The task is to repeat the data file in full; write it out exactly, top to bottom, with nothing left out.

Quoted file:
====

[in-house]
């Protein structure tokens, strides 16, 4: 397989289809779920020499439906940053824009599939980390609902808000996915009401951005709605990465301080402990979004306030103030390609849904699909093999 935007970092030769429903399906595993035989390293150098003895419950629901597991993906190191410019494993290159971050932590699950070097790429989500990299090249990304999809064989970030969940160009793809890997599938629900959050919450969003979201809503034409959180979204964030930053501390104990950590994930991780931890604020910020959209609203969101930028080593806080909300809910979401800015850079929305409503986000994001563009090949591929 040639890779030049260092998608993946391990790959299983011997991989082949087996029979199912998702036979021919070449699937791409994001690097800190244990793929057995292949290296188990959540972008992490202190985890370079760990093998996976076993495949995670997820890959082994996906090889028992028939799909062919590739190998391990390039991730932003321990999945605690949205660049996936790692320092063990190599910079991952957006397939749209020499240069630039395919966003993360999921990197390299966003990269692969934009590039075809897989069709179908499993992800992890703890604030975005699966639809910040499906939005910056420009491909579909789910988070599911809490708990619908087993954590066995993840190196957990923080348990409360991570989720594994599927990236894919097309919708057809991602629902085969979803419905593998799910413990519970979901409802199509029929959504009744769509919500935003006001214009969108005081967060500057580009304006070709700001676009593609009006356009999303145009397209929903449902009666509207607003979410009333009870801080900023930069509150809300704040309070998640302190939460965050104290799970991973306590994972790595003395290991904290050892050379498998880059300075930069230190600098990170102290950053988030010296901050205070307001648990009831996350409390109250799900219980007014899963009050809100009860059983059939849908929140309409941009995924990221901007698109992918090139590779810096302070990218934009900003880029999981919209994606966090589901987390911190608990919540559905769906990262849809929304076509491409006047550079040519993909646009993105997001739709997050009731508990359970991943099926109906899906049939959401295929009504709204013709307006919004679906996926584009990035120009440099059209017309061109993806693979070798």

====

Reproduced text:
[in-house]
């Protein structure tokens, strides 16, 4: 397989289809779920020499439906940053824009599939980390609902808000996915009401951005709605990465301080402990979004306030103030390609849904699909093999 935007970092030769429903399906595993035989390293150098003895419950629901597991993906190191410019494993290159971050932590699950070097790429989500990299090249990304999809064989970030969940160009793809890997599938629900959050919450969003979201809503034409959180979204964030930053501390104990950590994930991780931890604020910020959209609203969101930028080593806080909300809910979401800015850079929305409503986000994001563009090949591929 040639890779030049260092998608993946391990790959299983011997991989082949087996029979199912998702036979021919070449699937791409994001690097800190244990793929057995292949290296188990959540972008992490202190985890370079760990093998996976076993495949995670997820890959082994996906090889028992028939799909062919590739190998391990390039991730932003321990999945605690949205660049996936790692320092063990190599910079991952957006397939749209020499240069630039395919966003993360999921990197390299966003990269692969934009590039075809897989069709179908499993992800992890703890604030975005699966639809910040499906939005910056420009491909579909789910988070599911809490708990619908087993954590066995993840190196957990923080348990409360991570989720594994599927990236894919097309919708057809991602629902085969979803419905593998799910413990519970979901409802199509029929959504009744769509919500935003006001214009969108005081967060500057580009304006070709700001676009593609009006356009999303145009397209929903449902009666509207607003979410009333009870801080900023930069509150809300704040309070998640302190939460965050104290799970991973306590994972790595003395290991904290050892050379498998880059300075930069230190600098990170102290950053988030010296901050205070307001648990009831996350409390109250799900219980007014899963009050809100009860059983059939849908929140309409941009995924990221901007698109992918090139590779810096302070990218934009900003880029999981919209994606966090589901987390911190608990919540559905769906990262849809929304076509491409006047550079040519993909646009993105997001739709997050009731508990359970991943099926109906899906049939959401295929009504709204013709307006919004679906996926584009990035120009440099059209017309061109993806693979070798």